“The hierarchy of dominance has been established.”
The film Mon Oncle D’Amerique (My American Uncle) explores events in the lives of three diverse characters against the backdrop of a psychological explanation for their actions. The film’s premise is that our behaviour–which may often seem inexplicable and irrational–is deeply rooted in childhood and also affected by the basic, predictable rules of conditioning.
The first half hour of the film introduces its three main characters–Jean (Roger Pierre) Rene (Gerard Depardieu) and Janine (Nicole Garcia). They have wildly different upbringings and values, and are immeasurably influenced by film stars they watched as children. All three characters have the shadowy figure of a legendary American uncle in their past, whose long-forgotten adventures are shrouded in rumours of disaster and success. Jean is one of the privileged upper classes and brought up with a respect for education and property. He is also a consummate politician who loathes to disturb the status quo. Rene is the son of a peasant farmer, and he’s raised in a catholic household, taught to obey, and his father abhors education. Rene’s peasant childhood never leaves him. Firmly ensconced in the hierarchy of factory life, he is all too well aware that he is fully expendable. Janine, on the other hand, is raised as a militant communist, attending rallies, and questioning authority figures, and because she’s much more used to conflict, she successfully reinvents herself twice throughout the course of the film.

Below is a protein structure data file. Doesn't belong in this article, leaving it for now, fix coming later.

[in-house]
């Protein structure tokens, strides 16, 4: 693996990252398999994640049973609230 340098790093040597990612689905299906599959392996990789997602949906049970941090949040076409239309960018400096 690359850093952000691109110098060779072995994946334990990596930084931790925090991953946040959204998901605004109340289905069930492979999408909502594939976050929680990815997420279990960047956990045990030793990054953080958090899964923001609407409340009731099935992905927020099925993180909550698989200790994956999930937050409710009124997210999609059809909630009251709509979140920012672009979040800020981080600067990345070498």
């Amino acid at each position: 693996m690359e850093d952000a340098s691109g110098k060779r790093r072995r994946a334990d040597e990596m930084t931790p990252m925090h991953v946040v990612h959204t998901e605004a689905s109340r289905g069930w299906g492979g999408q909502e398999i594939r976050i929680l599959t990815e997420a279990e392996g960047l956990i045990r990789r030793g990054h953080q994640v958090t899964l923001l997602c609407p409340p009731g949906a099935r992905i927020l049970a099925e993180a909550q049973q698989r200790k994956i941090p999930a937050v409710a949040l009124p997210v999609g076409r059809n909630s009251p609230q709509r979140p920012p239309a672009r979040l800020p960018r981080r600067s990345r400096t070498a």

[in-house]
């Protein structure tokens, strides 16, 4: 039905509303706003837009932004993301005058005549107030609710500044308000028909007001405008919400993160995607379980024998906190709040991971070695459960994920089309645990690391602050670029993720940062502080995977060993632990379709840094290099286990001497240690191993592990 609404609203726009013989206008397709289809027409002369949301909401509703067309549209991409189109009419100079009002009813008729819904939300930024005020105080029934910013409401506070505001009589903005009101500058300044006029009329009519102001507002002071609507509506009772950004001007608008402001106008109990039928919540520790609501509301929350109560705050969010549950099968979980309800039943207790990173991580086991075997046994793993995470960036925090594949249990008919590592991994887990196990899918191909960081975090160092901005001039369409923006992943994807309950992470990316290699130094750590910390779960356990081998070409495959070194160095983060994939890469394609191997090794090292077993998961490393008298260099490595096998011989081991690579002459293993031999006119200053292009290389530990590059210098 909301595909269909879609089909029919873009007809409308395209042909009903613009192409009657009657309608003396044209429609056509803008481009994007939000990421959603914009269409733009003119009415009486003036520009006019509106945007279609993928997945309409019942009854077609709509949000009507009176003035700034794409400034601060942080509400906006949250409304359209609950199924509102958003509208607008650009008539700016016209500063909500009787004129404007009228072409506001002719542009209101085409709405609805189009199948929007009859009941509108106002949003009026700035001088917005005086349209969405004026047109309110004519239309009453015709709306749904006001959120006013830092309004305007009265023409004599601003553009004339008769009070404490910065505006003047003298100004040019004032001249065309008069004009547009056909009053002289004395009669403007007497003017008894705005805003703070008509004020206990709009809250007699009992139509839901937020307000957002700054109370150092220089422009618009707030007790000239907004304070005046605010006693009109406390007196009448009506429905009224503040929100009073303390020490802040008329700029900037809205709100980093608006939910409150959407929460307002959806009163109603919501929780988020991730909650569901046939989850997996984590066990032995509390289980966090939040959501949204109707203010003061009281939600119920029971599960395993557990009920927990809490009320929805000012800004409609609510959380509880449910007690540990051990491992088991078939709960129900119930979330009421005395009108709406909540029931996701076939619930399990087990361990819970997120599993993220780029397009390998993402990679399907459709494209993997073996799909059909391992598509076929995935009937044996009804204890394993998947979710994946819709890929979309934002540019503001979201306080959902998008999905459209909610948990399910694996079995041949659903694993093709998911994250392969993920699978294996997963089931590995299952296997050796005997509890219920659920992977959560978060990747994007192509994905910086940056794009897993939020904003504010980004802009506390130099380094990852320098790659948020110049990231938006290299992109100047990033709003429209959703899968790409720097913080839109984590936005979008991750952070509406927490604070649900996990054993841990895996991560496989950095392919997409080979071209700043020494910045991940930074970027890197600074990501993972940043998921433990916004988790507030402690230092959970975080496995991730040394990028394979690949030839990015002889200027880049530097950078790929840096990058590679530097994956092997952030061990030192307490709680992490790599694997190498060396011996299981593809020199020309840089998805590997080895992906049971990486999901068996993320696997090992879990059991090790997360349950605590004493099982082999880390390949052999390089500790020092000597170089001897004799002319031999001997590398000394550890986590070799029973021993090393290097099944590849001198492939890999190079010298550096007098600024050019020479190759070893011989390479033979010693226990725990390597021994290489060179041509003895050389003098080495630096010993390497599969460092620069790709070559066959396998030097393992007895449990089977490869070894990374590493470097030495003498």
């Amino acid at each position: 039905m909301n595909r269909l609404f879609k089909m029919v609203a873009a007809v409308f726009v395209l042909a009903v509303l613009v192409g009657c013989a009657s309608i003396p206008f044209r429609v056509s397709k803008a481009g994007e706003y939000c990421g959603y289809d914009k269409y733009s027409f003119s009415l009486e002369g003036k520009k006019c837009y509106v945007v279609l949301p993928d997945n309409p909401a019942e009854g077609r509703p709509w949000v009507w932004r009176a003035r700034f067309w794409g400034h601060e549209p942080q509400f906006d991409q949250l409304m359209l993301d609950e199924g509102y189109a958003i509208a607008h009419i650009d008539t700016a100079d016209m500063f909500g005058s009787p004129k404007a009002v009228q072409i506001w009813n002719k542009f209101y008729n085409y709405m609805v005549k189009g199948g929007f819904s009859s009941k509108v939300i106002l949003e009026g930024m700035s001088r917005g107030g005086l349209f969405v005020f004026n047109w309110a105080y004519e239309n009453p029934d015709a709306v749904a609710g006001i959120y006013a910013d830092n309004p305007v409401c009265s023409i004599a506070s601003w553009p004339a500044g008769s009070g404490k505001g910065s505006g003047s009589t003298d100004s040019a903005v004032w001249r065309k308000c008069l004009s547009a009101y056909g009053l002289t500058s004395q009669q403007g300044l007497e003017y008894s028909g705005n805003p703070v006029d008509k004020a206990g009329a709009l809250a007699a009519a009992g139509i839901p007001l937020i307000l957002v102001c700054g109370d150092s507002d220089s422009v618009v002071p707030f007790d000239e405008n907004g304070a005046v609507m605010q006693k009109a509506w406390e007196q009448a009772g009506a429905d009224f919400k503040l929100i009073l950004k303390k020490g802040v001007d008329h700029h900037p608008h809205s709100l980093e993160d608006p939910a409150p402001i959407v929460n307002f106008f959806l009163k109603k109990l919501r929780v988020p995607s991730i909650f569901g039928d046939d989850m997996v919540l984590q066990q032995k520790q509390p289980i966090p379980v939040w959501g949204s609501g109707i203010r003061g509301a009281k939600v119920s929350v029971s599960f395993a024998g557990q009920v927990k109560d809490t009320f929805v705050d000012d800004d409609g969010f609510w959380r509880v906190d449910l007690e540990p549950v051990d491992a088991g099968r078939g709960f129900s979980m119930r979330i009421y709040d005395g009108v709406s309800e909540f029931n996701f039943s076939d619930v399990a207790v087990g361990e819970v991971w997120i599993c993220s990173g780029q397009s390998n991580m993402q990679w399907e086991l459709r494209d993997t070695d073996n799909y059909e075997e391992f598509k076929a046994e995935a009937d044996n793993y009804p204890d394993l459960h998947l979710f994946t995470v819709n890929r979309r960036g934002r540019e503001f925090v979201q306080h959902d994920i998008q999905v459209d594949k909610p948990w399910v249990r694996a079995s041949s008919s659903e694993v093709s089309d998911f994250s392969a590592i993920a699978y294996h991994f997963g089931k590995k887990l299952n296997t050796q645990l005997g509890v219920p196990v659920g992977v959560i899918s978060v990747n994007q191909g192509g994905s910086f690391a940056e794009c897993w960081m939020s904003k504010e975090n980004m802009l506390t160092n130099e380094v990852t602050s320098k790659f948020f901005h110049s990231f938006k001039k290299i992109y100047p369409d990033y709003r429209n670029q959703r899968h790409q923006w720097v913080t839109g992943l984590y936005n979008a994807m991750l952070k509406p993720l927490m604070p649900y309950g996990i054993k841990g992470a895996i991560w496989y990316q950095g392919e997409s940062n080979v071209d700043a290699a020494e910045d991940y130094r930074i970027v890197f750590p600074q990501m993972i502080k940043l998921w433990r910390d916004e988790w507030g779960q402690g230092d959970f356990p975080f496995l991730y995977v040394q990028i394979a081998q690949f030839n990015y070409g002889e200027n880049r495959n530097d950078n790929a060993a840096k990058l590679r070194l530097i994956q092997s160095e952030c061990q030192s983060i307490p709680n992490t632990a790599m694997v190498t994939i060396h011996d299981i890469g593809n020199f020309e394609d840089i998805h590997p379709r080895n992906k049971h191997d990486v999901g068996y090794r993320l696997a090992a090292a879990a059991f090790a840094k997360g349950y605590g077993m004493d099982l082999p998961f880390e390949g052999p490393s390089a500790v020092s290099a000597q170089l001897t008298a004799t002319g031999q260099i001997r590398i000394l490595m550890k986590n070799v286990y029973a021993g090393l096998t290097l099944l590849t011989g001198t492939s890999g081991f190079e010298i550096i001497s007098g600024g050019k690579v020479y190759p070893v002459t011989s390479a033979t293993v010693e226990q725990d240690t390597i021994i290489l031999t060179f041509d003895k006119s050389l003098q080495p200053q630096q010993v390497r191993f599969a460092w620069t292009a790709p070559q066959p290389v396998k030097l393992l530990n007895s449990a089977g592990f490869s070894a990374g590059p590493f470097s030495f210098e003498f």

Flashes of the personal histories of these three characters are woven into explanations of behaviorist theory from Professor Henri Laborit. Laborit proffers experiments involving rats (and warning here–they are electrocuted in order for Laborit to make his point), and then he extrapolates his results to humans. He argues that humans are “no less complicated than laboratory rats. What is easy for a rat in a cage is more difficult for man in society.” He conducts experiments to show inhibition behaviour, aggression, and defensive violence, and then scenes from the film underscore Laborit’s arguments.
The film’s first half hour provides the necessary background for the rest of the film, and it may bore some viewers to tears. Simply put, the film explains fundamental elements of human behaviour, and this is achieved so visually, that once watched and absorbed, it will never be forgotten. Mon Oncle D’Amerique directed by Alain Resnais is not a particularly easy–or traditional–film, but on the other hand, if you enjoy French film with a strong philosophical or psychological foundation, then there’s an excellent chance you’ll enjoy Mon Oncle D’Amerique. It’s one of my great favourites. In French with English subtitles.